Ice caps, schmice caps!!! I just watched the video above of our polar neighbors full of joy and basking in Coke and I realized how much science always gets in the way of some good marketing. The “Polar Party on AHH.com” is one part of Coca-Cola’s “The Ahh Effect” advertising campaign and the Coke pounding polar bear plays a major role in it. Bonus: you can make your own happy Coke swilling polar bear video too! [Laughing Squid]
From the Wall Street Journal article PepsiCo Plans Recycling Initiative.
From one beverage to another – PepsiCo, partnering with Waste Management, is planning on installing 3000 recycling kiosks around the country to encourage consumers to recycle more cans and PET plastic bottles. PepsiCo is calling them “Dream Machines” and they are rewarding recyclers through a points system that can be applied toward movie tickets, travel or as discounts for Pepsi products. Currently in the US, only 34% of aluminum and 25% of the PET plastic bottles are being recycled and PepsiCo hopes to increase that number with their Dream Machines. The machines can hold 300 cans/plastic bottles and when they are full, an alert is sent to a Waste Management employee responsible for emptying the machine. Crushing does not occur at the machine because in product tests, consumers were put off by the noise. Here is how they work [WSJ]:
As much as Jubbling wants these great ideas to be the solution, they almost seem to be more of the problem. We felt the same way about ecoATM. It seems like companies are throwing grenades at a problem when they probably only need bb’s. PepsiCo’s Dream Machines are things of beauty and obviously a lot of thought was put into making them work but their limitations – only holding 300 cans or plastic bottles – and the cost of raw materials to build alone seems to outweigh their usefulness.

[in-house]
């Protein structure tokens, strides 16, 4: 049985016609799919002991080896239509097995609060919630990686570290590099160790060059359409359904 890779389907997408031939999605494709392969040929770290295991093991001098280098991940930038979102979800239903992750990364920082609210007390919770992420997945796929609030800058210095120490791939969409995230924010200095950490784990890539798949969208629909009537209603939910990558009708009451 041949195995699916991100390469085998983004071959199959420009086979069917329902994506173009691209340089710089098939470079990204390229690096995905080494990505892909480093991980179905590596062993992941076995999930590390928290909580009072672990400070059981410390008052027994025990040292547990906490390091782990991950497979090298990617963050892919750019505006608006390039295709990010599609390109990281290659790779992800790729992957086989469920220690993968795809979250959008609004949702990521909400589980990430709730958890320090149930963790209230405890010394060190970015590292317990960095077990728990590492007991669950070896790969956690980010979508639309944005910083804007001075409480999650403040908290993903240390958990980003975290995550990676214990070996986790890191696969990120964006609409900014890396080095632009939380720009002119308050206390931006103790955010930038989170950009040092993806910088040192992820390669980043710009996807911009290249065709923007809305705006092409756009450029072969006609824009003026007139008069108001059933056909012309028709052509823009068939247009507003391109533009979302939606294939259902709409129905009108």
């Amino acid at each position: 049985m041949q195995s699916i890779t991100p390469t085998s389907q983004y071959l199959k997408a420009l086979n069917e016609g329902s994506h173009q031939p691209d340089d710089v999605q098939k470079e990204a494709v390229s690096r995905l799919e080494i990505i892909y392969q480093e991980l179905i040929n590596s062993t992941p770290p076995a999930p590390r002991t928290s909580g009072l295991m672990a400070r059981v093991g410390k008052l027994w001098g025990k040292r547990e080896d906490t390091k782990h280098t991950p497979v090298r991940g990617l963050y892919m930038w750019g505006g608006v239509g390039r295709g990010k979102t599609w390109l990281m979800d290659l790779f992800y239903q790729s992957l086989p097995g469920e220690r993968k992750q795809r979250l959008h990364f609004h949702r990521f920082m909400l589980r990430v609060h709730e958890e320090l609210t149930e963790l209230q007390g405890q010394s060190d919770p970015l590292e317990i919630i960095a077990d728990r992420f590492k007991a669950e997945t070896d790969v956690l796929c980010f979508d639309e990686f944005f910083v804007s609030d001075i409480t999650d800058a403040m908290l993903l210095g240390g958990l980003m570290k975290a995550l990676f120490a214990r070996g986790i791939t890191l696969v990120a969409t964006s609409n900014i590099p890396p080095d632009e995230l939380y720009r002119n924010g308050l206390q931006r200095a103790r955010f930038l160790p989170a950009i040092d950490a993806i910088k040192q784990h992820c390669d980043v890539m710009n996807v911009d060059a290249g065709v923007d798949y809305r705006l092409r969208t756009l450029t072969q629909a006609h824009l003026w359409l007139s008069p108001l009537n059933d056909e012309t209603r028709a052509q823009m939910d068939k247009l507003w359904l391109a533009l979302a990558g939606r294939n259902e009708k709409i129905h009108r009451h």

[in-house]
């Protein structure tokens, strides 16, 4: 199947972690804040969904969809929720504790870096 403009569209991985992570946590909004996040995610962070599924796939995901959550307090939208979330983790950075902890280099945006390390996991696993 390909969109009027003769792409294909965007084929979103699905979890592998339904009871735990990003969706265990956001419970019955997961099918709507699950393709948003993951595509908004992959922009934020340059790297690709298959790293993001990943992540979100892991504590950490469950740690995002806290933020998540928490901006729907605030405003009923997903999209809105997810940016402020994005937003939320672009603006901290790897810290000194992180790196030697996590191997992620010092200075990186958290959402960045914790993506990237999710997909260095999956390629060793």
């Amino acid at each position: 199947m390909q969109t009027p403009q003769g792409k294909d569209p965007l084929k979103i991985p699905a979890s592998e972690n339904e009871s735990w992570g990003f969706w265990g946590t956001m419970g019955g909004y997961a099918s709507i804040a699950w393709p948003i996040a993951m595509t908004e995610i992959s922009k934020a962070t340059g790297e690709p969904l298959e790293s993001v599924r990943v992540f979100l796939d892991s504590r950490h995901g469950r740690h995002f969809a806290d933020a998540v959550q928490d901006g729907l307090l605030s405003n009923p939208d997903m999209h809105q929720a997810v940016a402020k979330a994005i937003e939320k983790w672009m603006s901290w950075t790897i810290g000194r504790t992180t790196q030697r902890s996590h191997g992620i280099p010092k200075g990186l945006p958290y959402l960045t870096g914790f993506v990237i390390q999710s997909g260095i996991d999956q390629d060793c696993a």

The machine itself is like a vending machine in reverse. A video screen plays advertising and informational videos, which are updated wirelessly and tailored to each site. A consumer first touches the screen and follows instructions, either to swipe a key fob to track rewards points or to defer registration for later, if at all.
|Alternatives? I keep imagining a person in a cardboard box paying you a compliment every time you recycle a can or PET bottle but that’s not going to be enough. I think the best method to increase recycling rates is for PepsiCo, Coke and the American Bottlers Association to support Bottle Bills in every state. Oregon was one of the first states to pass a Bottle bill and it passed in 1971 despite opposition from bottlers and beverage container manufacturers. It was expanded to cover water bottles in January 2009. With their Bottle bill in place, every beverage container leaving an Oregon grocery store or vending machine has a fee added to it that covers the refund and processing costs of recycled beverage containers. According to Wikipedia, recycle rates in states with Bottle bills is around 90% vs 34% in states without, and the collection sites are already in place – grocery stores.|
I hope PepsiCo proves me wrong with their new Dream Machine kiosks. It’s just a feeling that companies like PepsiCo should look at the problem and find their next solution as if they had no resources; try to be truly grassroots. Maybe they’ll discover that the incentive to recycle occurs when you buy your soda and at the very least, maybe they’ll realize that another kiosk is not the solution and they’ll start supporting Bottle bills.